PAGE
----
The acceleration of research focused on dry eye over the past several decades has led to an increase in knowledge regarding the pathophysiology of the disease. The dry eye pipeline is now brimming with innovation, from investigational therapies to pioneering clinical models, study designs, and technologies.
Several new dry eye drug candidates are currently under evaluation and show great potential. SAR1118 (SARCode) is a selective small-molecule LFA-1 antagonist, inhibiting T-cell migration, proliferation, adhesion, and cytokine release thus preventing T-cell mediated chronic inflammation.
As ophthalmologists wait for the approval of additional options for the treatment of dry eye, it is of utmost importance that we continue to learn more about the pathologic processes at work and strive to develop novel methods and models to understand the disease better.
Mimetogen has developed a family of smallmolecule tyrosine kinase receptor agonists that are powerful mucin secretagogues that have been shown to stimulate MUC 5AC secretion from conjunctival goblet cells. MIM-D3 is a small-molecule mimetic of nerve growth factor (NGF) and has completed a phase II study designed to compare the safety and efficacy of 1% MIM-D3 and 5% MIM-D3 with placebo for the treatment of the signs and symptoms of dry eye.
RX-10045 (Resolvyx) is a synthetic resolvin analog formulated for topical application to treat diseases of the eye and is being investigated for the treatment of dry eye. In a phase II trial, RX- 10045 produced dose-dependent improvement in both the signs and symptoms of dry eye, and was generally shown to be safe and well tolerated.
At Ora, we have studied more than 10,000 patients across 150 dry eye trials. One core concept we’ve learned is that dry eye symptoms fluctuate as the seasons come and go, with many patients experiencing a worsening of signs and symptoms during heightened dry eye seasons. For example, patients living in the Northeast region of the United States may find the winter months especially challenging, because the air is drier and the humidity is decreased both indoors and outdoors. Traditionally, environmental studies investigating dry eye therapies have been conducted across many seasons, some continuing for many years.
In order to minimize the environmental influences, a clinical trial is best conducted during a single season to reduce the unpredictability of environmental factors. Trying to control for environmental factors is also challenged by numerous situational factors that may further exacerbate dry eye, such as prolonged visual tasking, ocular surgery, aging, and certain medications that cause ocular drying.
By reducing the variability caused by environmental and situational factors using an environmental model like the Controlled Adverse Environment (CAE), which was designed to exacerbate the signs and symptoms of dry eye by regulating humidity, temperature, airflow, lighting conditions, and visual tasking, we are able to study dry eye in a more controlled manner.
Using established technologies to select and diagnose patients properly can also yield better- controlled dry eye studies. These technologies have been revised and improved upon as the understanding of dry eye has increased. The work of Lemp in the 1970s brought about one of the most widely used clinical tests used to measure properties of the tear film, tear-film breakup time (TFBUT).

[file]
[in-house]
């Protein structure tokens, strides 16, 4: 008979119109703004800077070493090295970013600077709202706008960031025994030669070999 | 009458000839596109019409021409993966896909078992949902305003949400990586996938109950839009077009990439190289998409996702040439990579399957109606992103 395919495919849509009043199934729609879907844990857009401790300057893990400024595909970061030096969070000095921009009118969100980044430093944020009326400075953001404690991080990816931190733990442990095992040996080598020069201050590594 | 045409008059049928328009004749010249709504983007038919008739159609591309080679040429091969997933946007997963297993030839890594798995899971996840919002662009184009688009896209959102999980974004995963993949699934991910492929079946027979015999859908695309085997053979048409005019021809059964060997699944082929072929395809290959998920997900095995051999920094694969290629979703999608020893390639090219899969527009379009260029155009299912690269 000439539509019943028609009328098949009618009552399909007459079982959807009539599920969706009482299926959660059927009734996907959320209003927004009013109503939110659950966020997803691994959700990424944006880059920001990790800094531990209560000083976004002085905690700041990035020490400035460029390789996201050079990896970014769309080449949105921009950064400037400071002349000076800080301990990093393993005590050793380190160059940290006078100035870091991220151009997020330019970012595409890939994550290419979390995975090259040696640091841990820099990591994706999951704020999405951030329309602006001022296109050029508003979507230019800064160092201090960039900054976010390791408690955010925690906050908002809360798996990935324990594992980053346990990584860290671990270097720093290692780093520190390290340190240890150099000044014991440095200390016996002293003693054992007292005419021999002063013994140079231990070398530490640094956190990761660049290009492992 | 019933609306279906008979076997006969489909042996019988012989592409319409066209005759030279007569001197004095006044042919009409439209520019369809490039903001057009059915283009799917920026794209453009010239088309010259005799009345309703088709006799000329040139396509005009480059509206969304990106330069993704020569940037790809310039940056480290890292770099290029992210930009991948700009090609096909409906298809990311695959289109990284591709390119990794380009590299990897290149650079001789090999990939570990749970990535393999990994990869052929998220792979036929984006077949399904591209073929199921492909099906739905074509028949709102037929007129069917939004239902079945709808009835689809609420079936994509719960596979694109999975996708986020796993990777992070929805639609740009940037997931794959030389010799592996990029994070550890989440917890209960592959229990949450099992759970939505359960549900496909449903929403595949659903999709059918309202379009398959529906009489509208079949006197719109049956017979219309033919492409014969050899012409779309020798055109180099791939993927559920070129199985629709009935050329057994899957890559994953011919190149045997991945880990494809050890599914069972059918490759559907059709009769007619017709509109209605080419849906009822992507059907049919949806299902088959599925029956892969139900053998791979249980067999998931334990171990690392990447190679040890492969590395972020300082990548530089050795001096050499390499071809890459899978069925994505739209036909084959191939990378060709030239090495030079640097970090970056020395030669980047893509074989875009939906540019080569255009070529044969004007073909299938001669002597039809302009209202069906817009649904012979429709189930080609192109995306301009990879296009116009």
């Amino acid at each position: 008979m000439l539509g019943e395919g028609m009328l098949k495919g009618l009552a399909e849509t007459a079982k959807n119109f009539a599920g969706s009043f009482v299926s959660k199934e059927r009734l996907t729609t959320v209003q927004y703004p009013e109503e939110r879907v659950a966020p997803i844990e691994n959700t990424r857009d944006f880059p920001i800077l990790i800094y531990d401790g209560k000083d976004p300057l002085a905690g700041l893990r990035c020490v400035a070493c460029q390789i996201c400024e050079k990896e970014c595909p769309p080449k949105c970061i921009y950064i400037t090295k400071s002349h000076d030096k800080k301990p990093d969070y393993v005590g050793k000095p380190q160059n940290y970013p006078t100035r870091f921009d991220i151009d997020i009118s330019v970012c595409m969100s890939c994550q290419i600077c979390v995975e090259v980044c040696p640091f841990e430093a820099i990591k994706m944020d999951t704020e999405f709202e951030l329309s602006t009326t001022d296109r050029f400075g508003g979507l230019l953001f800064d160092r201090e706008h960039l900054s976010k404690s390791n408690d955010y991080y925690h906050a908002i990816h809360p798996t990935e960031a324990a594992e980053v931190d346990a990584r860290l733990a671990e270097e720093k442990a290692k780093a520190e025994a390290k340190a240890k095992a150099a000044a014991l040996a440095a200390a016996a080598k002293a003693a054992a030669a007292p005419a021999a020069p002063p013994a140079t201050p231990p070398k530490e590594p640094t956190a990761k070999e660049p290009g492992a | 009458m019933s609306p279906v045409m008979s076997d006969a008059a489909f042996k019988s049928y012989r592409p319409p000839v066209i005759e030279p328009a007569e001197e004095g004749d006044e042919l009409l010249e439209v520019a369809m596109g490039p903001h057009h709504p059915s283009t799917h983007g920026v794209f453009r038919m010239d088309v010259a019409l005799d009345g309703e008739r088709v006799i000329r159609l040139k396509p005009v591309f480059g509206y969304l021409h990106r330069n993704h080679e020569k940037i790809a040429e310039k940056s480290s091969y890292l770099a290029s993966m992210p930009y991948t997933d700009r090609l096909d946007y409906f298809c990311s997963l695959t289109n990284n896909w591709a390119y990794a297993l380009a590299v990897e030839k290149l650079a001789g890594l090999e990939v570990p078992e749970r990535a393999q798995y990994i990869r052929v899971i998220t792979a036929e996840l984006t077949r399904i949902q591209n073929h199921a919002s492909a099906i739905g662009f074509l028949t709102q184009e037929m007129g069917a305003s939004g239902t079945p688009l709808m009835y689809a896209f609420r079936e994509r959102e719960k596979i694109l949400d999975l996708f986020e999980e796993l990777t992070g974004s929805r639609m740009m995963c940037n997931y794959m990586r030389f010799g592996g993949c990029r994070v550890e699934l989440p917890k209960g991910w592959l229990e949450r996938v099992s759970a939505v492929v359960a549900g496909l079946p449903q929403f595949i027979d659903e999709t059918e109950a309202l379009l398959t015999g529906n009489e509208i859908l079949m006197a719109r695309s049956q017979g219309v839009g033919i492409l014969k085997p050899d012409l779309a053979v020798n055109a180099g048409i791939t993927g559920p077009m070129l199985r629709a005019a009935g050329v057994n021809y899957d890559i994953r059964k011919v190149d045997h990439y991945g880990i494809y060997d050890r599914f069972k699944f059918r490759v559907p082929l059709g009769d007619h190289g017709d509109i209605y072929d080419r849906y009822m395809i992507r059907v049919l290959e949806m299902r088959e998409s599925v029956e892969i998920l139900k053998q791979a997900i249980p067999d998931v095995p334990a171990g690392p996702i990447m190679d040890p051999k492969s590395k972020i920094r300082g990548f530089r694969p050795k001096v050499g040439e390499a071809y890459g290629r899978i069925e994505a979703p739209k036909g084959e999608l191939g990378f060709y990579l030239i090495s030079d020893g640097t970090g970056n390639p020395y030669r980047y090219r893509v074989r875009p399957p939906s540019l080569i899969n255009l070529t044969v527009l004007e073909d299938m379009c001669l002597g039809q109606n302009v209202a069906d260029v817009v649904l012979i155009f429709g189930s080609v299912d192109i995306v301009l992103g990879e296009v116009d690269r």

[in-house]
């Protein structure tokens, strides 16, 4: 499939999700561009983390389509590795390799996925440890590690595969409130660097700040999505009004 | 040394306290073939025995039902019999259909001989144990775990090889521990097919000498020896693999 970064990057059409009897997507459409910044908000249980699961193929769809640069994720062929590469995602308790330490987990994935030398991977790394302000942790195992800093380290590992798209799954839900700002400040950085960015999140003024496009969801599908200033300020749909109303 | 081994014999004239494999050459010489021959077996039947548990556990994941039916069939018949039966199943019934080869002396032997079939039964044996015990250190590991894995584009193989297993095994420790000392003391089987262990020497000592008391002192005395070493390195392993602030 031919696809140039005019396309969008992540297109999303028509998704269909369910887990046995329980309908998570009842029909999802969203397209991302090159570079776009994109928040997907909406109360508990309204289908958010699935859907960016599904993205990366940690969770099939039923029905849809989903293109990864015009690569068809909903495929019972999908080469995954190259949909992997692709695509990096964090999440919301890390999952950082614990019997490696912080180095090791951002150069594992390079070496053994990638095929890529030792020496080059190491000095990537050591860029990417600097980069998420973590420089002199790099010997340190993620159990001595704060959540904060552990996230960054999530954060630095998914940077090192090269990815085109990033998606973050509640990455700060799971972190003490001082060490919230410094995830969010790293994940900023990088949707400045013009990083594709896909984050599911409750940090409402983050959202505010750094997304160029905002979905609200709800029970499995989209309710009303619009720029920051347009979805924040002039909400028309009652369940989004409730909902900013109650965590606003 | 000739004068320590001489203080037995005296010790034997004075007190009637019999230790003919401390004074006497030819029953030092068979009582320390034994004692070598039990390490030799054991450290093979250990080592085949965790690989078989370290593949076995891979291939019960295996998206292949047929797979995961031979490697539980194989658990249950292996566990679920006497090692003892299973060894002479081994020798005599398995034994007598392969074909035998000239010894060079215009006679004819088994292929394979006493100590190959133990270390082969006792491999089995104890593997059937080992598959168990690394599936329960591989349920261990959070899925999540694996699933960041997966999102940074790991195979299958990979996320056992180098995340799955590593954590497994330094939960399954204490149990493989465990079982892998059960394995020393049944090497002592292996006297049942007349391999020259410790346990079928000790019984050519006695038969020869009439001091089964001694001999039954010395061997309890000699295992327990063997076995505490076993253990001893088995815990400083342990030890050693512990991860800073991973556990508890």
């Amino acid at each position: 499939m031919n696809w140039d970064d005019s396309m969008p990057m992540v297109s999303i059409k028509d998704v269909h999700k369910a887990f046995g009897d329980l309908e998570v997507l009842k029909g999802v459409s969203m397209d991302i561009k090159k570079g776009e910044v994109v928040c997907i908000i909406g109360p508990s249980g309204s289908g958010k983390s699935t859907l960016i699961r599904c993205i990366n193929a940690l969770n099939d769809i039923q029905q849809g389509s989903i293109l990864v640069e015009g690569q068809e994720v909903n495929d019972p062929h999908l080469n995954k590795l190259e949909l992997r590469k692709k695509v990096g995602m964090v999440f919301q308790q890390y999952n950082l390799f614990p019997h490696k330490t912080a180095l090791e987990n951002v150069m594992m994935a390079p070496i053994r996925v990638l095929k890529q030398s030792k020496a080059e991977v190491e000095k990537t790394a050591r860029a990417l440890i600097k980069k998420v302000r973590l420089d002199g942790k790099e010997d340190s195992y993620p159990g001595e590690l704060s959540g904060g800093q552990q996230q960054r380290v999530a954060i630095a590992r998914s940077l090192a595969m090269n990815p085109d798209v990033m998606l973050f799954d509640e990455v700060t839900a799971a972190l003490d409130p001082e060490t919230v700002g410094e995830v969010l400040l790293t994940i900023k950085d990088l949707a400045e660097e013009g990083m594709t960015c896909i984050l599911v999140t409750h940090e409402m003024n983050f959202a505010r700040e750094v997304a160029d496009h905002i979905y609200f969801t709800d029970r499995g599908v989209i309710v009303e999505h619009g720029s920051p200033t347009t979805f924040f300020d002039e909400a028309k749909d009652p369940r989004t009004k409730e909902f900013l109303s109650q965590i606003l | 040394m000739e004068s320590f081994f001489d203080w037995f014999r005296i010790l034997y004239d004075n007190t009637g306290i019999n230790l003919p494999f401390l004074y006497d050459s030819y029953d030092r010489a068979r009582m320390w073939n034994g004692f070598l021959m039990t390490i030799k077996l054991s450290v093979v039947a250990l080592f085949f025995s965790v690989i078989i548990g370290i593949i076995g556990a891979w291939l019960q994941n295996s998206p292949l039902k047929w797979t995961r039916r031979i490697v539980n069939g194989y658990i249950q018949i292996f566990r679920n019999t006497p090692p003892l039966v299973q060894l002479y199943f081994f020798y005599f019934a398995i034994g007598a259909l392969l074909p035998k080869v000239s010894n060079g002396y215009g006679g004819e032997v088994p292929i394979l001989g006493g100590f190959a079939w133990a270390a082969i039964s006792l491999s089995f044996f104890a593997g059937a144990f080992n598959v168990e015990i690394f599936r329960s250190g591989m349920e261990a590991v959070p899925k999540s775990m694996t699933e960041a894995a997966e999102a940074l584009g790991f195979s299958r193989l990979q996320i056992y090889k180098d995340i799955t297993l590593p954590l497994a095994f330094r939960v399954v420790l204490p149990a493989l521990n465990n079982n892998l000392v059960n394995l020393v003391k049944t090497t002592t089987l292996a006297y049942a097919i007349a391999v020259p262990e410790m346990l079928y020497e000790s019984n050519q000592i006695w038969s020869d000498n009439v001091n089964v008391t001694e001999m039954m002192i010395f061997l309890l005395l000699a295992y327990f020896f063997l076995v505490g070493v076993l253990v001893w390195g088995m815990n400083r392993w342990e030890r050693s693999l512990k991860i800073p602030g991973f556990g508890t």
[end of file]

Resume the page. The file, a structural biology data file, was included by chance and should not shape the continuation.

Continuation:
Next, because both the lids and the tear film are responsible for providing protection to the ocular surface, it became evident that TFBUT alone does not provide a complete picture of ocular health. In light of this, the ocular protection index (OPI) was developed to evaluate the interaction between blinking and TFBUT. Most recently, the development of the OPI 2.0 System allows for a measure of tear film stability under a natural blink pattern and normal visual conditions. By capturing the natural dynamics of the tear film with automated methods, studies of the interaction between blinking and TFBUT are enhanced by adding an additional component for analysis, that of tear film breakup area.
Because of the ability to automate the analysis of the tear film, the role of blink patterns has also evolved Aspects such as blink frequency, microsleeps, and fissure width will also play a pivotal role in our understanding of dry eye. Automated analysis has become useful in other diagnostic tools as well. While numerical scales have long been used to classify the extent and quality of ocular redness in patients with dry eye, automated detection of hyperemia has been utilized to provide increased repeatability and sensitivity. Because dry eye hyperemia occurs as horizontal banding over the conjunctiva, the disease is quite suitable for automated detection of redness and may be useful as a supplement to clinician grading.
New technologies in ocular imaging techniques have also been improved. While once a challenge for ophthalmic clinicians and researches, microscopic evaluation of ocular structures has been facilitated by the use of confocal microscopy. This technology allows in vivo examination of the human cornea and conjunctiva at a cellular level.
Last but not least, research to discover pertinent and clinically relevant biomarkers for dry eye, including cytokines, mucin gene expression levels, and tear osmolarity, is also of interest to the industry. These biomarkers may serve as important determinants of disease risk, prognosis, or even response to a treatment.
As we wait with bated breath for the approval of additional options for the treatment of dry eye, it is of utmost importance that we continue to learn more about the pathological processes at work and strive to develop novel methods and models to understand the disease better.OT References
George W. Ousler III is Vice President of dry eye at Ora Inc., Andover, MA.